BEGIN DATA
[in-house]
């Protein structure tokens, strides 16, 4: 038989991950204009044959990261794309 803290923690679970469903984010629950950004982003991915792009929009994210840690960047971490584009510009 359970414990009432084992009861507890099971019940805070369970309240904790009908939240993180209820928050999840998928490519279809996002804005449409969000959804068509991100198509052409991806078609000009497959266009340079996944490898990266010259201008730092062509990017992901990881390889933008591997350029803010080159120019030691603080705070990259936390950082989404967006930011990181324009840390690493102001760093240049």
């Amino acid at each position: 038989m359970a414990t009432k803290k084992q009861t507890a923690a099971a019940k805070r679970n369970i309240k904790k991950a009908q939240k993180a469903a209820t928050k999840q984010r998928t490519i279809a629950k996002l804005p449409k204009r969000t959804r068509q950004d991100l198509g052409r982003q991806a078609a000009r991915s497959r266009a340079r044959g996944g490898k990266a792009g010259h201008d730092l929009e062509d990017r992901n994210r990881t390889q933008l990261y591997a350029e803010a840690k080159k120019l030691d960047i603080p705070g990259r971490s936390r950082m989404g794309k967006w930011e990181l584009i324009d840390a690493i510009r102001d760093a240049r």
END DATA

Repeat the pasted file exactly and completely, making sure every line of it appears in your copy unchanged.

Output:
[in-house]
């Protein structure tokens, strides 16, 4: 038989991950204009044959990261794309 803290923690679970469903984010629950950004982003991915792009929009994210840690960047971490584009510009 359970414990009432084992009861507890099971019940805070369970309240904790009908939240993180209820928050999840998928490519279809996002804005449409969000959804068509991100198509052409991806078609000009497959266009340079996944490898990266010259201008730092062509990017992901990881390889933008591997350029803010080159120019030691603080705070990259936390950082989404967006930011990181324009840390690493102001760093240049």
């Amino acid at each position: 038989m359970a414990t009432k803290k084992q009861t507890a923690a099971a019940k805070r679970n369970i309240k904790k991950a009908q939240k993180a469903a209820t928050k999840q984010r998928t490519i279809a629950k996002l804005p449409k204009r969000t959804r068509q950004d991100l198509g052409r982003q991806a078609a000009r991915s497959r266009a340079r044959g996944g490898k990266a792009g010259h201008d730092l929009e062509d990017r992901n994210r990881t390889q933008l990261y591997a350029e803010a840690k080159k120019l030691d960047i603080p705070g990259r971490s936390r950082m989404g794309k967006w930011e990181l584009i324009d840390a690493i510009r102001d760093a240049r």